Bunnies must be fixed. With bucks, it stops the unsociable behavior - eg spraying and aggression. With does, it eliminates the risk of uterine cancer. A very high proportion of unfixed female rabbits die of cancer at a young age. Having said that, I pay around $50 to get bunnies fixed - there are low cost clinics in many cities that charge far less than a vet.
Re vet bills, you can avoid these if you know how to care for a bunny properly. Rabbits are sensitive creatures, and if you don't treat them right, they get sick and die very easily. Proper habitat and feeding is essential. Our rabbits are on a very strict food regime: small amount of quality pellets in the morning - the same brand without fail, no cheap pet store brands. Unlimited Timothy hay, day and night. A selection of correct veggies in the evening - at least three per day, organic if possible, if not, fresh and well washed. (We grow a lot of our veggies for the rabbits during the summer, which is fun for the kids, saves $$s, and very educational).
If you keep your rabbit outside, don't expect a long life. RAbbits are extremely heat sensitive and can die at the drop of a hat if they get over heated. They are also prey animals, so if they are outside, you could well find them dead in the morning after a predator came to sniff around the cage.
If you keep it in a wire bottomed cage and leave it alone for hours, don't expect it to be friendly and be a healthy, good pet for your child. For the best pets, keep them inside, and allow them out for exercise regularly. Our rabbits live in large exercise pens and the kids go in and play with them for several hours a day. They also get variety - they come to different parts of the house most days, and go in an exercise pen in the garden UNDER STRICT SUPERVISION on cool days.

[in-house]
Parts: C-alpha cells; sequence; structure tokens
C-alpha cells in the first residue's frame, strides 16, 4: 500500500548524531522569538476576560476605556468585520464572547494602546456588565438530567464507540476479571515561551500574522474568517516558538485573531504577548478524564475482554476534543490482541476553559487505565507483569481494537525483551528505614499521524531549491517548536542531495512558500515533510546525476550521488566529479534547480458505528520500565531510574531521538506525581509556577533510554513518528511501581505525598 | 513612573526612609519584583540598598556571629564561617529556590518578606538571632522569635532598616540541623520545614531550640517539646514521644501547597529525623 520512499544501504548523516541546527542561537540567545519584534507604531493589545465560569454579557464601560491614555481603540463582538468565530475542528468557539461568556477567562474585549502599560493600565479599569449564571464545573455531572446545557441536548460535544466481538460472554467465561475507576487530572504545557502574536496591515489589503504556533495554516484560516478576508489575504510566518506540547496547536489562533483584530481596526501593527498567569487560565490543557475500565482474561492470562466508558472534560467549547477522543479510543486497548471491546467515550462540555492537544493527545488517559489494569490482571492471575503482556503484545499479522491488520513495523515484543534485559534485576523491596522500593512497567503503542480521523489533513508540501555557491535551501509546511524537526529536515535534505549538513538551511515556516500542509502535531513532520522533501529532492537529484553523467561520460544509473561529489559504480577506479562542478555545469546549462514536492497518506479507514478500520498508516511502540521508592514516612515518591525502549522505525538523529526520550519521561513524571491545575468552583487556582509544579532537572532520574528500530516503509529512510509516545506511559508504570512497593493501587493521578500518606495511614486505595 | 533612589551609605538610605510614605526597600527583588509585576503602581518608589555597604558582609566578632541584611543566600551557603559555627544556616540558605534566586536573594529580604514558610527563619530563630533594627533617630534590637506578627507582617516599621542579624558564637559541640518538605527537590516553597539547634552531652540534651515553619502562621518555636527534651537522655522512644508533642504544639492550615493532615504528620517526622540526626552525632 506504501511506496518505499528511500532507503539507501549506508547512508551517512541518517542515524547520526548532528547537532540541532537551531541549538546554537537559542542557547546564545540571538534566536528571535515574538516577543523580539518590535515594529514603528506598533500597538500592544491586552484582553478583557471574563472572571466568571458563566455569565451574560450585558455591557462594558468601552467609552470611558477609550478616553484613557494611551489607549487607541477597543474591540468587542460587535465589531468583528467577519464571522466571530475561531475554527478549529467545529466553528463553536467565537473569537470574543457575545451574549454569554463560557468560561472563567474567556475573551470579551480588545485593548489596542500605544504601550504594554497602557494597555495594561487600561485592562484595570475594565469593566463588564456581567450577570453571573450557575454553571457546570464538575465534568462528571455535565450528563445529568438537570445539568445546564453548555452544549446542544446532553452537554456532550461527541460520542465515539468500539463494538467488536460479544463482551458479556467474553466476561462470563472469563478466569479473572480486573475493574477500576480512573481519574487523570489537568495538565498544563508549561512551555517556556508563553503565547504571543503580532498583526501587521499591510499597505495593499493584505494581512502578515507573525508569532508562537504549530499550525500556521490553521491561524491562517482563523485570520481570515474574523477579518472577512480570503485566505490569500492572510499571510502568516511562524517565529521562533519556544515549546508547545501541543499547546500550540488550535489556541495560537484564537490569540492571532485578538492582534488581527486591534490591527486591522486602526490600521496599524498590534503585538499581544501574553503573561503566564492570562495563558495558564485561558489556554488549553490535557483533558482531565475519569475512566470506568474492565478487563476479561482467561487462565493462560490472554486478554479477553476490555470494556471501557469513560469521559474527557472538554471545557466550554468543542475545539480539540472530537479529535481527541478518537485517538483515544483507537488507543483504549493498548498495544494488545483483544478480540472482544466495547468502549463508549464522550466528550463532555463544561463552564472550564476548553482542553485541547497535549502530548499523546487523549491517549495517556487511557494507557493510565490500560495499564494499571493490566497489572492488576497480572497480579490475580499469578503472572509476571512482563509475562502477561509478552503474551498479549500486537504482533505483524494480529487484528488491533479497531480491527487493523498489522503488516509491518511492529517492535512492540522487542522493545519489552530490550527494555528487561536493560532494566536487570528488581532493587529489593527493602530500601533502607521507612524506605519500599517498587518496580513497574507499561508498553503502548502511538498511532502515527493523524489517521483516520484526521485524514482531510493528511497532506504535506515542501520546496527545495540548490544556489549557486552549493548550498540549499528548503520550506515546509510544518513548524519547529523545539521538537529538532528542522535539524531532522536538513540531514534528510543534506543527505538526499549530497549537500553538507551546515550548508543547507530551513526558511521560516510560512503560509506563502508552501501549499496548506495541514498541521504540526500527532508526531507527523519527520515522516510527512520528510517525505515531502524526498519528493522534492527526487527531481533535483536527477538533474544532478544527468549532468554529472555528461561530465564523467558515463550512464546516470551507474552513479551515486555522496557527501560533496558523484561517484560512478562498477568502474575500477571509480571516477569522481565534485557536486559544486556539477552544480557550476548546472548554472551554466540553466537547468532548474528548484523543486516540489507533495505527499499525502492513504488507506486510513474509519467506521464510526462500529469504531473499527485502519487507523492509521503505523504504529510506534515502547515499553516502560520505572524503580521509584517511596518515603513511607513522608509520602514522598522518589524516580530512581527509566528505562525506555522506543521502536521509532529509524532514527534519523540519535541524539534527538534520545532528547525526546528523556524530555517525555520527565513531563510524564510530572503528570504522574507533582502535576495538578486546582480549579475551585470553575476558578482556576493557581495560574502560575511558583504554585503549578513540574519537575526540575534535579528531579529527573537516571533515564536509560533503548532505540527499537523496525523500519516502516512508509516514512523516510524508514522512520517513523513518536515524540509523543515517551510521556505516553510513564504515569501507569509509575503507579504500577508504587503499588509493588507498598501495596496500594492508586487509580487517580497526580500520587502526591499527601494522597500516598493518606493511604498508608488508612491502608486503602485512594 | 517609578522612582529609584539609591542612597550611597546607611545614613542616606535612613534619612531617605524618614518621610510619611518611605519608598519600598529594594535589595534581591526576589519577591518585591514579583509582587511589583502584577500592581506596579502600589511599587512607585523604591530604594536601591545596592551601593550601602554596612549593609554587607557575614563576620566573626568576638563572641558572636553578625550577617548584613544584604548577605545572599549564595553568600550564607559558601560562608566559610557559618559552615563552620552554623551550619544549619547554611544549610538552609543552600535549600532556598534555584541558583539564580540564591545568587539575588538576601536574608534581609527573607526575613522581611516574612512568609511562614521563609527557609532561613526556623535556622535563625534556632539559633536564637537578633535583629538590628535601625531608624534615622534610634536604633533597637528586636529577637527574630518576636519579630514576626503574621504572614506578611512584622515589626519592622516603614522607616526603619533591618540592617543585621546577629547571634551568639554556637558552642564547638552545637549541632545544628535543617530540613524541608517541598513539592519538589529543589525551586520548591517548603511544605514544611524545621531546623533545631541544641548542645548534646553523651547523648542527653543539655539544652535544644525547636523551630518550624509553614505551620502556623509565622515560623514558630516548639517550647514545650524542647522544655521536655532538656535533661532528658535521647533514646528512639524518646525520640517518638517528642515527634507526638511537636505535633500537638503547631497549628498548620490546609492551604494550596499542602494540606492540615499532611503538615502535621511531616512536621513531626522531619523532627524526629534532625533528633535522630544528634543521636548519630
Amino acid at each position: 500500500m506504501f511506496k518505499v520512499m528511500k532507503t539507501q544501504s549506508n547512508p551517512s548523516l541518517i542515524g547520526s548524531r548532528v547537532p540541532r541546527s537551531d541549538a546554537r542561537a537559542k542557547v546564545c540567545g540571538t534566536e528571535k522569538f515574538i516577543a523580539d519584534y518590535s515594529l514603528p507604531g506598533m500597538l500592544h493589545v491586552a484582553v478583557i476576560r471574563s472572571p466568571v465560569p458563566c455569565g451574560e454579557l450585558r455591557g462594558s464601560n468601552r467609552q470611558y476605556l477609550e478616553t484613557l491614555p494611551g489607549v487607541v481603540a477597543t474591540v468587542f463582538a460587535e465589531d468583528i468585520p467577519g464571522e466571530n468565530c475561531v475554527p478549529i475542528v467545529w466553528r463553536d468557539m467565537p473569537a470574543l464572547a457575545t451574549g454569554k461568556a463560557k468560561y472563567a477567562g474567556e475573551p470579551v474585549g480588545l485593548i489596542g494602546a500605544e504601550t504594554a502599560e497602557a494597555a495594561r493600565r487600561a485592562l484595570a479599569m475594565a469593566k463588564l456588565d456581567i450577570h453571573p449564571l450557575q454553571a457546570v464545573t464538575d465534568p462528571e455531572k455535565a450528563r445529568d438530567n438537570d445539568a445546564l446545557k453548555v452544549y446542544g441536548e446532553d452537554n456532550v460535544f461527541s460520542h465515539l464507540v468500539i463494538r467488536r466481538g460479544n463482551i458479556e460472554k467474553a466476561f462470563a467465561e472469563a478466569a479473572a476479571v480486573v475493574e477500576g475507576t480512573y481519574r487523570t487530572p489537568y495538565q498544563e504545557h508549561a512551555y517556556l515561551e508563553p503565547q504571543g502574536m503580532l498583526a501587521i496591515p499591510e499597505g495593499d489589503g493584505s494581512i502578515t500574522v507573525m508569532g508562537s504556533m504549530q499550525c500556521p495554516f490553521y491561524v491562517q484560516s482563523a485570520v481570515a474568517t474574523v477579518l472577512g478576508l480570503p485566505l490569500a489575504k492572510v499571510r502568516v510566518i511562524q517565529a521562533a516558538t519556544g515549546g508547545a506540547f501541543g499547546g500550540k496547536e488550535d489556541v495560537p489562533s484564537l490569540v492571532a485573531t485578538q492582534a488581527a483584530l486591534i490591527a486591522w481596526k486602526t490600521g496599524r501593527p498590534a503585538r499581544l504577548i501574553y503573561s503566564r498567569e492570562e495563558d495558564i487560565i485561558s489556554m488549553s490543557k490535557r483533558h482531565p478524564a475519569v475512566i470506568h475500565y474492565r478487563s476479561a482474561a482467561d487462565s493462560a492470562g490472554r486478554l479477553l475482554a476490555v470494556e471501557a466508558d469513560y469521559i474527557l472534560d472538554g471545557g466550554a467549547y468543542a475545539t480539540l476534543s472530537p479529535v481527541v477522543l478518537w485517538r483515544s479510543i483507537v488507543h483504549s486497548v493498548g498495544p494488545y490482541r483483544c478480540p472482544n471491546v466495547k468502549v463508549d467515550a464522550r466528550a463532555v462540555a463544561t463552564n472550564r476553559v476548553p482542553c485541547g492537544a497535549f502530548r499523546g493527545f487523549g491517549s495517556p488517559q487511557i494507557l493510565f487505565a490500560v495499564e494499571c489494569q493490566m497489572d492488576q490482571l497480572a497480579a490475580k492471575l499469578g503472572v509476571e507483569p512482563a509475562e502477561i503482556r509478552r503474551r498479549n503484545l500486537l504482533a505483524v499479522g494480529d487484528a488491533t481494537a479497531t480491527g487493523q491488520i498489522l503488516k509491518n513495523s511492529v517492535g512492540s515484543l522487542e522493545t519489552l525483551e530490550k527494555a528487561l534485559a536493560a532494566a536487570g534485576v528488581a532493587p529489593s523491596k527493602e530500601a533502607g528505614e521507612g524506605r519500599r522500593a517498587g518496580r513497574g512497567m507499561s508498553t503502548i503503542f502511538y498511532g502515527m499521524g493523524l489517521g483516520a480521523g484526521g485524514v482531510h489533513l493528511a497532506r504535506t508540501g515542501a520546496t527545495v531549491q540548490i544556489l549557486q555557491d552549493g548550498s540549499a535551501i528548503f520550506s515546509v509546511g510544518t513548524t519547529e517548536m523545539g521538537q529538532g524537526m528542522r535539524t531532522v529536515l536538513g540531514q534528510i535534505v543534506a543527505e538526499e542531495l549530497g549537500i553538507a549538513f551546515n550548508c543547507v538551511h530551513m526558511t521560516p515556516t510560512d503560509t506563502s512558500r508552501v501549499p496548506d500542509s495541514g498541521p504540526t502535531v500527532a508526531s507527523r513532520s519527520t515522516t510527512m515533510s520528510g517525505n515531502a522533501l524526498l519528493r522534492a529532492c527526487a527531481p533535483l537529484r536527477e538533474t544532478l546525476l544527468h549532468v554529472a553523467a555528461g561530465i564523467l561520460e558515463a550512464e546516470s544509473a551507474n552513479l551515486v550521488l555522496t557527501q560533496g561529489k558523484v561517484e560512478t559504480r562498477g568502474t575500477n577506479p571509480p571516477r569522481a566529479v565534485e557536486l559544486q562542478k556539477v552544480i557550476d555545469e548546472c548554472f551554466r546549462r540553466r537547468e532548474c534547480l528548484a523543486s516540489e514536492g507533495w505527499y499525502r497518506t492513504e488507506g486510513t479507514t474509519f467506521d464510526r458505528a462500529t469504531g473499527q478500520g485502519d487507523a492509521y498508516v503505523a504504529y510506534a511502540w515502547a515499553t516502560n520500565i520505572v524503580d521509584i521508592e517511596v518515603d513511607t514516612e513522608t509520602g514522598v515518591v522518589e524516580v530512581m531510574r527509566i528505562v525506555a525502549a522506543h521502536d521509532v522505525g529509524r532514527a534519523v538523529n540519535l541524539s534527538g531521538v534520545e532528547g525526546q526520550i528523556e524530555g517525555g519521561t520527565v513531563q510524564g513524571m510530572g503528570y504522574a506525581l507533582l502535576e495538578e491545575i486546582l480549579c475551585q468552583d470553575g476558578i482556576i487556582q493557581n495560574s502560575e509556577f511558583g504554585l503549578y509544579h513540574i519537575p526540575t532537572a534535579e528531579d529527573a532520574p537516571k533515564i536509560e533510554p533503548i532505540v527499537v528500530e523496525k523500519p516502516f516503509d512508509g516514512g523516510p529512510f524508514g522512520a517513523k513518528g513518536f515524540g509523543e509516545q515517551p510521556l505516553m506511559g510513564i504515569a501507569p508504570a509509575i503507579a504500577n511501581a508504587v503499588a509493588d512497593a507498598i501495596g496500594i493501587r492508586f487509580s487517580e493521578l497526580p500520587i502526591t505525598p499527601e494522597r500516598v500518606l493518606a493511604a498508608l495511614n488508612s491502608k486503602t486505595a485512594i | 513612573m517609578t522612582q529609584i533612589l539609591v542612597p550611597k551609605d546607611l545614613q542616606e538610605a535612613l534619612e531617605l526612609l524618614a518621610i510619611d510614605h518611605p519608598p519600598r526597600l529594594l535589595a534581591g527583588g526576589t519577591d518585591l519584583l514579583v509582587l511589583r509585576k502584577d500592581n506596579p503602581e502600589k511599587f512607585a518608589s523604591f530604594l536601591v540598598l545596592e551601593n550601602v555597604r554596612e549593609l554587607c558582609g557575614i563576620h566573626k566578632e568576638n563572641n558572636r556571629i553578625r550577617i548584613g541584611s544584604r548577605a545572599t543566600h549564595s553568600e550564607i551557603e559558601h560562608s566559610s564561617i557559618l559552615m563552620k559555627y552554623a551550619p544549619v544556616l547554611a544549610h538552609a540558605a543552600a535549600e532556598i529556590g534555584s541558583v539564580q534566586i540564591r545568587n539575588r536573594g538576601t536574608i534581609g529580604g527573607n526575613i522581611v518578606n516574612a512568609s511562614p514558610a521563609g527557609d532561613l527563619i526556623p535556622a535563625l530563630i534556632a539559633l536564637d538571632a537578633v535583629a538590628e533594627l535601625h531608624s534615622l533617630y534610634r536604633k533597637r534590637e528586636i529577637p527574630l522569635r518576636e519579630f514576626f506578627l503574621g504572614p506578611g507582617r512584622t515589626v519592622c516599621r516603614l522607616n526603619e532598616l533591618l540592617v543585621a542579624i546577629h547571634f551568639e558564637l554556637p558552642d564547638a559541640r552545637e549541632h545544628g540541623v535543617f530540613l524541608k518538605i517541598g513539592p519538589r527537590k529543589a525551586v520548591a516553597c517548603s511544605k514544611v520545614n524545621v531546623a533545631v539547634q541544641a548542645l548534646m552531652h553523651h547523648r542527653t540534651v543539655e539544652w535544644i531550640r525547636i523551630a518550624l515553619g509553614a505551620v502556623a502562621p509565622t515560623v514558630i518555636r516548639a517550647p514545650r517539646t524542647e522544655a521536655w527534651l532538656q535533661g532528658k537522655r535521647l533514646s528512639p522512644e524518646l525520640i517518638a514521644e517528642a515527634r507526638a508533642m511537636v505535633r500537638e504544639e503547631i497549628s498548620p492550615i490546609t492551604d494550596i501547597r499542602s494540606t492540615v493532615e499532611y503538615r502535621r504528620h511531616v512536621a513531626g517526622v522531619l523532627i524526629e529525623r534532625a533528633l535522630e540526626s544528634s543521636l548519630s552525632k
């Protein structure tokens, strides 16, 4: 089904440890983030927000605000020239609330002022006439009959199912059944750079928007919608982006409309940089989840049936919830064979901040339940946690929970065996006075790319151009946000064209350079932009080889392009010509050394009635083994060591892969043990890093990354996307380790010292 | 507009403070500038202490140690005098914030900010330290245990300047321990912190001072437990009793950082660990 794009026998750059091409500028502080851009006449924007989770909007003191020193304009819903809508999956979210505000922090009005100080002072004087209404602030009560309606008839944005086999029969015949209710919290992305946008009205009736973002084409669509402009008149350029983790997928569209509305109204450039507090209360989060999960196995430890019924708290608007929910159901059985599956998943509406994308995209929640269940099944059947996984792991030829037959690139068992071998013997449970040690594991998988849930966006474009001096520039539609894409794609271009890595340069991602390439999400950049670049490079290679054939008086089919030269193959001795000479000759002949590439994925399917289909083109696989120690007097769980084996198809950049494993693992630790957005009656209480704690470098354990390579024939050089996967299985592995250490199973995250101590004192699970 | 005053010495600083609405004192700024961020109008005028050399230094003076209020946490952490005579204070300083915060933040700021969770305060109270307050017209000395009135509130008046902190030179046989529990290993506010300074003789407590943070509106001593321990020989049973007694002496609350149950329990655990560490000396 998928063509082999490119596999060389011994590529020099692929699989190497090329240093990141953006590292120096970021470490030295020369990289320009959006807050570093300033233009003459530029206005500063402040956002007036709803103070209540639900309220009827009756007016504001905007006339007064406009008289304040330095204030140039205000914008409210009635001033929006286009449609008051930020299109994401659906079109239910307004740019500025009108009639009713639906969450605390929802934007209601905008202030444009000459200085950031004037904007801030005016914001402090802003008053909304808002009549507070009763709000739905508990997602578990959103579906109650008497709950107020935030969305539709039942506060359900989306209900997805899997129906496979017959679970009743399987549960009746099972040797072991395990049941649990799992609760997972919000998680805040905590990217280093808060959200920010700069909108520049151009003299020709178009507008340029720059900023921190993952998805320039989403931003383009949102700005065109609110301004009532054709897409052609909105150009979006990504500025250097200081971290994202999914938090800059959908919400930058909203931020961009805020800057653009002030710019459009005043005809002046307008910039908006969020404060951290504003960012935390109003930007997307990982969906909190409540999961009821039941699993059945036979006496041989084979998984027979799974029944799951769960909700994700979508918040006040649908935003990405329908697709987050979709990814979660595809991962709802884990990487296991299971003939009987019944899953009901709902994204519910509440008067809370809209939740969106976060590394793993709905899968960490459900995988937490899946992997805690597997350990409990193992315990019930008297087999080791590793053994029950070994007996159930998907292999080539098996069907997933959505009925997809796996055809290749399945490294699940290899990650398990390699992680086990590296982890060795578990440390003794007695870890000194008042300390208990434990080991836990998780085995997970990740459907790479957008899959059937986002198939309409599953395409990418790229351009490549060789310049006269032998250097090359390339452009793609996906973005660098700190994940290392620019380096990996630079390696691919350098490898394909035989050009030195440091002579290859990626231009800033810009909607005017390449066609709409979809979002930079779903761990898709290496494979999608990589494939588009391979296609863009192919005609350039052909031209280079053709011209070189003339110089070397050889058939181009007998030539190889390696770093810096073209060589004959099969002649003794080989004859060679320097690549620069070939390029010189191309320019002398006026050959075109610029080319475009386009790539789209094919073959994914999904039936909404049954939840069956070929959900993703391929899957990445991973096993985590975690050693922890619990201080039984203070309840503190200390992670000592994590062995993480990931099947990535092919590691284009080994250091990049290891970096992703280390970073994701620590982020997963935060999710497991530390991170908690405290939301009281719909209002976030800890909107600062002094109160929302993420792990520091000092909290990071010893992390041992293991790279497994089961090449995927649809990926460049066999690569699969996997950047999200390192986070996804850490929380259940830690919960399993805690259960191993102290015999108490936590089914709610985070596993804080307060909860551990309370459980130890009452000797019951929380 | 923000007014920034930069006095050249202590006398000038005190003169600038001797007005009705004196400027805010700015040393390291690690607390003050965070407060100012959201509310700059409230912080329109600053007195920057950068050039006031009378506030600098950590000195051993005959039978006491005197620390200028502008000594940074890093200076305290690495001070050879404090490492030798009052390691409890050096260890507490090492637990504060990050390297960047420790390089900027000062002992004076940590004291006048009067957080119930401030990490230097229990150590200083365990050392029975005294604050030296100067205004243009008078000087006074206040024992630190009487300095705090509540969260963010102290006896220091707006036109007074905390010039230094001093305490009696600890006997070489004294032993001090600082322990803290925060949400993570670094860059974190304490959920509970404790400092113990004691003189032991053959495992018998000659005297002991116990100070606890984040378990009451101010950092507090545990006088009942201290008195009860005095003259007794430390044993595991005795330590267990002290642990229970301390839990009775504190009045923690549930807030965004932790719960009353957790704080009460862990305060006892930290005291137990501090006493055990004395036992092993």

Once you get the hang of rabbit care, it is easy and can be trouble free. Any sign of not eating or ill health, and you have to get to the vet pronto. Any delay usually results in a dead rabbit. We spent about $500 on a rabbit that got sick, before we learned all we know now about rabbit care. The rabbit still died. Now, we rarely go to the vet, and I can trouble-shoot most problems myself. Proper routine and feeding eliminates the most common cause of sickness, which is digestion problems.
Rabbits are great pets, but you can't put them in a cage and throw them some food once a day. They are as much as a commitment as a dog, and I think, more than a cat. Having said that, they are also wonderful pets. Ours are all real members of the family, and we adore them. They each have a very distinct personality, and give the kids a lot of joy. In fact, just yesterday my kids took two of our rabbits to a rabbit show where they showed them, then entered them in showmanship competitions, and even a costume contest. The kids spent hours making costumes -one bunny was dressed as a lion, the other as a bumble bee. They were so cute, sitting all dressed up and posed for the judges until they got their ribbons. They honestly thrive on attention, so if your kid is likely to lose interest, don't get a rabbit. They have as much personality as a dog, and they deserve great homes where they are given attention and appreciated.
Finally, there are thousands of rabbits in shelters needing homes. Please adopt one, don't buy one off an irresponsible breeder. That way you usually get them fixed, and they have had health checks. One of our best rabbits came from the humane society, and is a total superstar. He runs to the gate to greet you whenever you walk through the door, and will snuggle for hours with the kids.
Good link for rabbit info and care: http://rabbit.org/